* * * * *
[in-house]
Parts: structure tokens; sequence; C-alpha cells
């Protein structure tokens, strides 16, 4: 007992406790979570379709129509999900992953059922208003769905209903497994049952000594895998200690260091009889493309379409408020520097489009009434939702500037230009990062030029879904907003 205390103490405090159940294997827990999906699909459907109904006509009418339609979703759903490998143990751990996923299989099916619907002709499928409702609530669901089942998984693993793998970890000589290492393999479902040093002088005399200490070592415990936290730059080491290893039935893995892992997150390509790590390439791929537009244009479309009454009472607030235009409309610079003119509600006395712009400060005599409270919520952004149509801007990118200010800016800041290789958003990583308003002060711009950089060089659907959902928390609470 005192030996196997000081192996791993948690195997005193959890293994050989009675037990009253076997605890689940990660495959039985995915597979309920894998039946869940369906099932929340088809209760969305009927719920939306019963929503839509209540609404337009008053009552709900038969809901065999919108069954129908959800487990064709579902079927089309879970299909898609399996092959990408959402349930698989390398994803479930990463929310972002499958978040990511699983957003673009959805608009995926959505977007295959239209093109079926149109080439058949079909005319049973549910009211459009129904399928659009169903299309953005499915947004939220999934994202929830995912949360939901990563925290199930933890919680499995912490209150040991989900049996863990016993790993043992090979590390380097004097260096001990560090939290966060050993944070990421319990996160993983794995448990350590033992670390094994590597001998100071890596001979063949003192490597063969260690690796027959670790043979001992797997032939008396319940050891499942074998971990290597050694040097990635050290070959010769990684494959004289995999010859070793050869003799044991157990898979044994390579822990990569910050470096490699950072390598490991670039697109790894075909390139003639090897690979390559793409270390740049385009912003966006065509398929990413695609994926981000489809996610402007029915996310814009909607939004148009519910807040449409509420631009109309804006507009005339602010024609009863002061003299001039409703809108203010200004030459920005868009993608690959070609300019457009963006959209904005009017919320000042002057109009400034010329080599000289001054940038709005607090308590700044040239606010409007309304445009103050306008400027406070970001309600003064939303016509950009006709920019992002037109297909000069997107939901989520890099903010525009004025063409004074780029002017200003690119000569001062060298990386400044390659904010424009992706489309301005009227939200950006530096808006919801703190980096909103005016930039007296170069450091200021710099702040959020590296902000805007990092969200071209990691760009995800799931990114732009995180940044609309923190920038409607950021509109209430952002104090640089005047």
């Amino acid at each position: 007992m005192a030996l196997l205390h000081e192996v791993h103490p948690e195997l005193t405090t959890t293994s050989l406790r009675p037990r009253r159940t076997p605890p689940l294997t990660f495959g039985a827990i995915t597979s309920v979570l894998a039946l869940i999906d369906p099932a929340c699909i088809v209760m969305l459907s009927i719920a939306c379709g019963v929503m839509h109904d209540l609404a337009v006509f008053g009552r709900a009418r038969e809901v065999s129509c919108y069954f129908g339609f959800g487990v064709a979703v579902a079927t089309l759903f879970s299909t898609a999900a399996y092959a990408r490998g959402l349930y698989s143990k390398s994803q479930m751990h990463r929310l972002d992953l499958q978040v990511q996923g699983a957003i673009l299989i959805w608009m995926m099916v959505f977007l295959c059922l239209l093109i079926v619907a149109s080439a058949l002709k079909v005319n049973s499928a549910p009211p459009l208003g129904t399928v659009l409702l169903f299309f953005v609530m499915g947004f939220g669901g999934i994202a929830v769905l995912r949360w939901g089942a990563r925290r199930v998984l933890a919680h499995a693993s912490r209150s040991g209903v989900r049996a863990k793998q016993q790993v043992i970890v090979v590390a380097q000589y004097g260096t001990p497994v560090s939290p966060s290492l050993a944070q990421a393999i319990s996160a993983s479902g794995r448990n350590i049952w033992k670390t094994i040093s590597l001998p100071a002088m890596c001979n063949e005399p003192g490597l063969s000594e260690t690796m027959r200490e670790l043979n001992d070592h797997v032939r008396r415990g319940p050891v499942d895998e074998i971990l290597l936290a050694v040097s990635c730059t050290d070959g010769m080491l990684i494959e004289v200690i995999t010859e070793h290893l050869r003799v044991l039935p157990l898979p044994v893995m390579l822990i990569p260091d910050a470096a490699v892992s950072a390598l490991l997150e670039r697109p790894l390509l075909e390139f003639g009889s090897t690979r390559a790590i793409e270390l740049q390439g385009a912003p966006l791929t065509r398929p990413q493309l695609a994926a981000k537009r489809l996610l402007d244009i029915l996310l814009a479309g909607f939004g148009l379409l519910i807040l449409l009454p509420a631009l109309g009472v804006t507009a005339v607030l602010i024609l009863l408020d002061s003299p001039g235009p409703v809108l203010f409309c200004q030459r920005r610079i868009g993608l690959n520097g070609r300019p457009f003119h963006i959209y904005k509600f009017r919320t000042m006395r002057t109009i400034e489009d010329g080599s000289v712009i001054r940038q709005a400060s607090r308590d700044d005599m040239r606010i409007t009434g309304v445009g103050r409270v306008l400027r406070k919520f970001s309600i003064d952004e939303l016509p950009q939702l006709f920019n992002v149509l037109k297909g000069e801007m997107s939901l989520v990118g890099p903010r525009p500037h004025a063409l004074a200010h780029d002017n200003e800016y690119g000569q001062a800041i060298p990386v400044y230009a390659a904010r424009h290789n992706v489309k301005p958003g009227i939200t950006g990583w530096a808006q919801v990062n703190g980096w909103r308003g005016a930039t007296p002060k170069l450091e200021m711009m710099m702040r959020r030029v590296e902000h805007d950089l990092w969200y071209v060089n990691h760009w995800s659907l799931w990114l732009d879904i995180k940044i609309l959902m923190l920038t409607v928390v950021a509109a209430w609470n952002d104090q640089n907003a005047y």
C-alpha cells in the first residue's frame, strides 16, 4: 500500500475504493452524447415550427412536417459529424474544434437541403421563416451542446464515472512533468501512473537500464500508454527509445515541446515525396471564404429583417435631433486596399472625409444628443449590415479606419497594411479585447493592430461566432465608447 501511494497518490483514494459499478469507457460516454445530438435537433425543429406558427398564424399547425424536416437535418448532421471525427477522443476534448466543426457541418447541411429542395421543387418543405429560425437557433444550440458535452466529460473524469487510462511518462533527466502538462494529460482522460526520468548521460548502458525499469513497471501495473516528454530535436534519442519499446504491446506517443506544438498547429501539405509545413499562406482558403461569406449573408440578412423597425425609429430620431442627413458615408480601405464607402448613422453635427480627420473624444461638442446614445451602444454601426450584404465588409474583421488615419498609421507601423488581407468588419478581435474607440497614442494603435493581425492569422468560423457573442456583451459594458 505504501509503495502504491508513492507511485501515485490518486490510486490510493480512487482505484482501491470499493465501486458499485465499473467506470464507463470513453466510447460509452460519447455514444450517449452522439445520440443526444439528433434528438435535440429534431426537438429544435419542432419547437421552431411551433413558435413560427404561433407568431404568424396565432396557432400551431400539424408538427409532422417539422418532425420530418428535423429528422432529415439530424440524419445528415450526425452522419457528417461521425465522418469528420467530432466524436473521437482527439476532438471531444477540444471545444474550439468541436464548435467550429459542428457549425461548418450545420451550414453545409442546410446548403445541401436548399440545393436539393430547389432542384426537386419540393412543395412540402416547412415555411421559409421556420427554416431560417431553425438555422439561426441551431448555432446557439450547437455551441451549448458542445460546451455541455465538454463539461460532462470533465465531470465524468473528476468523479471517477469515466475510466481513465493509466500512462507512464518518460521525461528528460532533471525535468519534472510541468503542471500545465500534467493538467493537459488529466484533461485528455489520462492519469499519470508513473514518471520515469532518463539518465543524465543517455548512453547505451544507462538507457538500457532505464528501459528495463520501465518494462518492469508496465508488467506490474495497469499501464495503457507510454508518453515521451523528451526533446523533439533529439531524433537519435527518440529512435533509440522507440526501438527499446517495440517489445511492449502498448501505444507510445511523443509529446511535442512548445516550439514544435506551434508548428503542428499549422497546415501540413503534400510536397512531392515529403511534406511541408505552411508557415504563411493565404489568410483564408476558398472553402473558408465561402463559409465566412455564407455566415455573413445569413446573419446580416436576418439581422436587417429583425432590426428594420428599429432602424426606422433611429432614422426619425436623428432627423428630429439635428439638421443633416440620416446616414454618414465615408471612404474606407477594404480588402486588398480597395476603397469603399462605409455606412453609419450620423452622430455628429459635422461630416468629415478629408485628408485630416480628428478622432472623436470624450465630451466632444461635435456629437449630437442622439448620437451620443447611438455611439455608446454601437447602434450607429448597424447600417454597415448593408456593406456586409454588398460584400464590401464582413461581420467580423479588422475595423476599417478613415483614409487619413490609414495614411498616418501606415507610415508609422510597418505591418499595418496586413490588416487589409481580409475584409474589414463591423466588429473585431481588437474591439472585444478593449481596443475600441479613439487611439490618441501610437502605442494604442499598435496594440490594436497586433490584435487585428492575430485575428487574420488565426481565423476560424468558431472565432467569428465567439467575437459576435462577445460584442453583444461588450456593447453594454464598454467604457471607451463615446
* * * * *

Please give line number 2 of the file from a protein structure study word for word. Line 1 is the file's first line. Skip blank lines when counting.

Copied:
Parts: structure tokens; sequence; C-alpha cells